A blistering year
2023 was "another year of blistering central bank buying" of gold, says the World Gold Council (WGC) in its latest Gold Demand Trends report. At 1,037 tonnes not quite as blistering as 2022, but with just 45 tonnes less it almost matched the buying of 2022, which was a record year. There are different ways of measuring the gold price - the WGC prefers to use the London Bullion Market Association's (LBMA) afternoon price. On this basis it says the price at the end of 2023 was $2,078.4 per troy ounce, a "record high year-end close" and 15% higher than the year's start.
Global annual gold demand last year was put at 4,448 tonnes by the WGC, which was 5% lower than the previous year. But adding in the gold trade on the over-the-counter (OTC) market (as opposed simply to exchange-traded gold then total gold demand was "the highest on record at 4,899 tonnes". The figures are all the more telling given that jewelry consumption was steady year-on-year, exchange trade gold funds saw a third consecutive annual outflow (of 244 tonnes), bar and coin investment fell by 3%, and gold used in dentistry fell by 8% and in technology was down by 4%. On top of which the US Dollar was relatively strong in 2H until late 2023 against other major currencies such as the Euro, and US interest rates were relatively high, at 5.25-5.5%, the highest since early 2001. High interest rates generally reduce investment in gold, which has no yield. Very little in life is certain but the price of gold should go higher this year if central bankers start to feel relaxed about inflation and begin cutting interest rates. And given (as the chart shows) that some of the world's richer countries still have relatively little gold in their central bank reserves then there appears to be ample room for the central bank buying frenzy to continues this year.
Gold as a % of reserves in a selection of central banks
Of course the past is just that - as much use as yesterday's fast food wrapper. What matters is what will happen this year. Of that there can be no reliable guide and certainly no slam-dunk predictions. The WGC offers some thoughts about what's ahead for this year. It sees "elevated geopolitical risks" (which is no remarkable insight) as being "positive for gold". The year has started amid awful geopolitical events and there's no sign of them easing.
We need to remind ourselves whey we own gold in the first place. It is, for us, the most enduring form of money there is. That it goes up and down in terms of fiat currencies is obvious, inescapable, the price vagaries driven by the whims of buyers and sellers. But those who believe gold is money do not buy gold in the hope of making quick buck. We hold gold for a variety of reasons - mind you, a rise in price is always welcome - but primarily because our confidence in government handling of economic policy, our trust that 'they know what they are doing' has been badly, perhaps irrevocably, damaged. Whether it comes to preserving the purchasing power of our Dollars, Pounds, Euros or whatever, or waging eye-watering and possibly immoral conflicts, our governments have proved many times that they are not to be trusted. Ultimately that means they are indifferent to the depredations of inflation on our fiat money, so it only makes sense to try to obtain protection if possible. For centuries gold has been a shield against government insanities; Bitcoin has been created to achieve much the same purpose.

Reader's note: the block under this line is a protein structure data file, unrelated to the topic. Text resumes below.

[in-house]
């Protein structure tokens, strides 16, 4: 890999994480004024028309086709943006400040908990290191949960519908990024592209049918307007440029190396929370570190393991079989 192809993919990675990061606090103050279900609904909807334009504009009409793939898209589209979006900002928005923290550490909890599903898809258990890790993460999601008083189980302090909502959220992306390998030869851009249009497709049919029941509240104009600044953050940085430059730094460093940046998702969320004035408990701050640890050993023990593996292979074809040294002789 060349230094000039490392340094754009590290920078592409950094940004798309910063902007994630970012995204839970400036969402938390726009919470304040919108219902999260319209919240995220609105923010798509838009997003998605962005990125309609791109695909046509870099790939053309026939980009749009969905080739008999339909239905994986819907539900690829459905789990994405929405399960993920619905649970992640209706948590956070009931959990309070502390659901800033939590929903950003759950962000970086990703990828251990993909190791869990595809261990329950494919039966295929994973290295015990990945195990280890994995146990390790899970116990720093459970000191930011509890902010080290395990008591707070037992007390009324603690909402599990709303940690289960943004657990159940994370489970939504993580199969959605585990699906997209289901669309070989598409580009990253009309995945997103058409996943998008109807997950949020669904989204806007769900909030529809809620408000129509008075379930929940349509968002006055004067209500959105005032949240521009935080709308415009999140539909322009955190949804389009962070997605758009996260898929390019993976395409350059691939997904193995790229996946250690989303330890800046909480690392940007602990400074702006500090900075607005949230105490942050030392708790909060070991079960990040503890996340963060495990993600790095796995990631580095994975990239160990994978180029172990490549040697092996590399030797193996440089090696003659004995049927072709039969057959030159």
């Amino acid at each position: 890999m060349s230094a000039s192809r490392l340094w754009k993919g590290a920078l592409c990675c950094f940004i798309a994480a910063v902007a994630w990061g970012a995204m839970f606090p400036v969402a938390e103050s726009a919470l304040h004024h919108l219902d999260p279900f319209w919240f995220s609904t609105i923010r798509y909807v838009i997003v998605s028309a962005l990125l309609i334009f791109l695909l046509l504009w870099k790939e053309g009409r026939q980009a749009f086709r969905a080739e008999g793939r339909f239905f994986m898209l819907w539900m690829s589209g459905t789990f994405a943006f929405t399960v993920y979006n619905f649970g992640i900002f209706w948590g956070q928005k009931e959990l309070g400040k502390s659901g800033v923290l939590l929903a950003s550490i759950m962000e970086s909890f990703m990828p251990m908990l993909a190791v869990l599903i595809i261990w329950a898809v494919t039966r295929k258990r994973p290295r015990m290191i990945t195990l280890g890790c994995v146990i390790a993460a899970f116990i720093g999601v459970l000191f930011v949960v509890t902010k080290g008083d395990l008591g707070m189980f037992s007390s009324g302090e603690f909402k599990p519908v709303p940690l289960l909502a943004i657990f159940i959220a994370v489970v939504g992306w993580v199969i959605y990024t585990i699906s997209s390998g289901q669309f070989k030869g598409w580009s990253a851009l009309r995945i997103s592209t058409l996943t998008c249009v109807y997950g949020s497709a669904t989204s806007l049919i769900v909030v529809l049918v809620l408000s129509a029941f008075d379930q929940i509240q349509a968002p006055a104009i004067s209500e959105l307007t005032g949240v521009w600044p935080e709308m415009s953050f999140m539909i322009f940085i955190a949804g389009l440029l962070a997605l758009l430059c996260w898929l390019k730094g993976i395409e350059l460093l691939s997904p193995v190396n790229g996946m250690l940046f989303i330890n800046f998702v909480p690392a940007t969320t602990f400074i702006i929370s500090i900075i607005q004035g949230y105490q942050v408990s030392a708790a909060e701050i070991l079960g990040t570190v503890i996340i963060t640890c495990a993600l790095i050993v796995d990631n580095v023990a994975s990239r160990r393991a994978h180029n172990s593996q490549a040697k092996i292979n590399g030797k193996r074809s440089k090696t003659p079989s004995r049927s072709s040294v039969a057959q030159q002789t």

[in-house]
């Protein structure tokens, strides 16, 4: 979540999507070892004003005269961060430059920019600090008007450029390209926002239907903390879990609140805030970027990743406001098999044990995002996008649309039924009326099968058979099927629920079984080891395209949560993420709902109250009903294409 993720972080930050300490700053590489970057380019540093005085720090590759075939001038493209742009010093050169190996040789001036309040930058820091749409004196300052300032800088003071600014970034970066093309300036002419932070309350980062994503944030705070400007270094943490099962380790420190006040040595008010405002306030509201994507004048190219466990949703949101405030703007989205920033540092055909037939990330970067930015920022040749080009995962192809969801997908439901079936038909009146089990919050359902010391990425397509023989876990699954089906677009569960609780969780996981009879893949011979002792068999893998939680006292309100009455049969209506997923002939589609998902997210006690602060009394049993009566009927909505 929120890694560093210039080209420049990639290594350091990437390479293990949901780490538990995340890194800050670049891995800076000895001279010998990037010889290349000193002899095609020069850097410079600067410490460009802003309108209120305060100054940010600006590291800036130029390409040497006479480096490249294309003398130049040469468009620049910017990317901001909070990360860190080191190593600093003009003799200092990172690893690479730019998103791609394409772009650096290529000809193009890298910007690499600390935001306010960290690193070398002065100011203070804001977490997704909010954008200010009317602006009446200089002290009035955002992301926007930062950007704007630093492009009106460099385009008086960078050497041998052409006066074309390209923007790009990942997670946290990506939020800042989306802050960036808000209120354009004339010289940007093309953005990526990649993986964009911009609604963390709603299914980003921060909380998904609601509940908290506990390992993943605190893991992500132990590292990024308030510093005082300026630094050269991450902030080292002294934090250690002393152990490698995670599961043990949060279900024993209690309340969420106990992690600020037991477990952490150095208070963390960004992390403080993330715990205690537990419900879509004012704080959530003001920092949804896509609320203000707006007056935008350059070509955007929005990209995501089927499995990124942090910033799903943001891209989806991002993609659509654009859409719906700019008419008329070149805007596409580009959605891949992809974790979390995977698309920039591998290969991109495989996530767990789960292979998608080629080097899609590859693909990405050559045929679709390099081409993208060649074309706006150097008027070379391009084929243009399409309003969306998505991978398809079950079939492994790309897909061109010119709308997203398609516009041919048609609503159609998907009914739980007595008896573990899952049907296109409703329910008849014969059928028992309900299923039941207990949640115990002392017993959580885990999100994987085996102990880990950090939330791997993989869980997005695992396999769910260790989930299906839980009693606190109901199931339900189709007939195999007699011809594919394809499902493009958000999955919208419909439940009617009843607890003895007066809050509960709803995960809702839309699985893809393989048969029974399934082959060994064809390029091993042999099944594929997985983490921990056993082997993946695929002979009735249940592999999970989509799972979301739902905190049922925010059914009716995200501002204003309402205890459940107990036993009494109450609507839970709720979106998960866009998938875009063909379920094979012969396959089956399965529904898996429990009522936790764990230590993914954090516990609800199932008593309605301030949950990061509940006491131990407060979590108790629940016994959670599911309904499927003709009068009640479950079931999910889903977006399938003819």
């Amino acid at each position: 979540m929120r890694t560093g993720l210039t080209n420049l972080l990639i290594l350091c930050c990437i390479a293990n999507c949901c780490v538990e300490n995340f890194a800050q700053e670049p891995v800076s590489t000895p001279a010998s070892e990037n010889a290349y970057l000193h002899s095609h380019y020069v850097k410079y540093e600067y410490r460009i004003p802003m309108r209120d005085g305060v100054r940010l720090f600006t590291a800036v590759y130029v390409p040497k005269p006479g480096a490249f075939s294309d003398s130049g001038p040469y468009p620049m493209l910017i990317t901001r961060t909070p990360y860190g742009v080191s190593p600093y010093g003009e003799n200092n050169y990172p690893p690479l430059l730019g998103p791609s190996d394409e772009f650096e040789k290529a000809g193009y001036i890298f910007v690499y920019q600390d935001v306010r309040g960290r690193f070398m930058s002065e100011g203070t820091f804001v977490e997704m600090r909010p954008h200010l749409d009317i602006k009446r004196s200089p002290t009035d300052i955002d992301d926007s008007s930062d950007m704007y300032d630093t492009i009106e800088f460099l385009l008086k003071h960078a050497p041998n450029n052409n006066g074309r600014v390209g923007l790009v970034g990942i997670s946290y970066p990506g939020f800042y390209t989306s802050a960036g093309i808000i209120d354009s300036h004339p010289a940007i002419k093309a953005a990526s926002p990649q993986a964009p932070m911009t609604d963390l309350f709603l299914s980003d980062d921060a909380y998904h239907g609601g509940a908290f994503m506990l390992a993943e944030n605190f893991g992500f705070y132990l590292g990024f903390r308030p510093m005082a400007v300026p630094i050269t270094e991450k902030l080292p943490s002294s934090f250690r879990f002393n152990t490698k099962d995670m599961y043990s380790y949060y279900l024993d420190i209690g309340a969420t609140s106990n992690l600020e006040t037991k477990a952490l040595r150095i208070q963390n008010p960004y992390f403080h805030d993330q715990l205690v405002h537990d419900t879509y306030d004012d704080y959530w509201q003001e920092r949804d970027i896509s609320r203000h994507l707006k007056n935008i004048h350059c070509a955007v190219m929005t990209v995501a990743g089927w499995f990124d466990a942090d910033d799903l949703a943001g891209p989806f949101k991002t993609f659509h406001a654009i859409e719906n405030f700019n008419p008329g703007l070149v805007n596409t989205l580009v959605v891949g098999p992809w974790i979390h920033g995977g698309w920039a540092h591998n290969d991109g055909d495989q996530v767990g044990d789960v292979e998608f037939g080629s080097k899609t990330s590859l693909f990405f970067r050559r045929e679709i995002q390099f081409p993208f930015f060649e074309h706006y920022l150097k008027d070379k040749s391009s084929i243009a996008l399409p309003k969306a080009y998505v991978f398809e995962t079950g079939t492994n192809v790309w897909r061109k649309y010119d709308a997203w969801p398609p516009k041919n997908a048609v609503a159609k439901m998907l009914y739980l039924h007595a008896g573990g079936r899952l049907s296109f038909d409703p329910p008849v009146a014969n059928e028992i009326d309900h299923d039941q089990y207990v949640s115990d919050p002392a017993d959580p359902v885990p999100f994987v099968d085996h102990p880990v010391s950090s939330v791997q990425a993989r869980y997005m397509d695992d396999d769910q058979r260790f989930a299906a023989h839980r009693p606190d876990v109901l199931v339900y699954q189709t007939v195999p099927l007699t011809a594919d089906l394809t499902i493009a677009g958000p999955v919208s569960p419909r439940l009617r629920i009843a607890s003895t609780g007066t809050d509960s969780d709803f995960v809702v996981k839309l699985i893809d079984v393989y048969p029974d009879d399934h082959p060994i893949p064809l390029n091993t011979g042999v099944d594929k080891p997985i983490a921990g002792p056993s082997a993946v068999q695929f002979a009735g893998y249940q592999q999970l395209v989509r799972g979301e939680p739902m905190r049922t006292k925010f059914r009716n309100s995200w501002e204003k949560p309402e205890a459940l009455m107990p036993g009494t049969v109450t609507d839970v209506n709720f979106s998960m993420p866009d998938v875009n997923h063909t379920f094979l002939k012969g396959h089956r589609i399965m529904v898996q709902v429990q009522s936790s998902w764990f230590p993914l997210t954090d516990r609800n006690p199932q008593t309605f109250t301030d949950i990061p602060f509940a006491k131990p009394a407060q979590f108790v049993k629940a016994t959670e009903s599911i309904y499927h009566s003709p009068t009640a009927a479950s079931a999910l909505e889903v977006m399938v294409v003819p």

But Bitcoin (and other cryptocurrencies) have several problems, the most alarming being considerable volatility. Few of us are prepared to or able to tolerate price moves of several per cent a day. And there is always the risk of losing everything staked on a cryptocurrency. And with Glint there is an additional advantage - gold held in a Glint account can be used as money. So while the world seems to be going to hell in a hand cart, it is comforting to know there is security available.
At Glint, we make every effort to demonstrate a balanced conversation between gold, crypto and fiat currencies when it comes to purchasing power and, while we strongly believe that gold is the fairest and most reliable currency on the planet, we need to point out that it isn’t 100% risk free. While we have seen a steady increase over time, the value of gold can fall, which means that its purchasing power can also decline.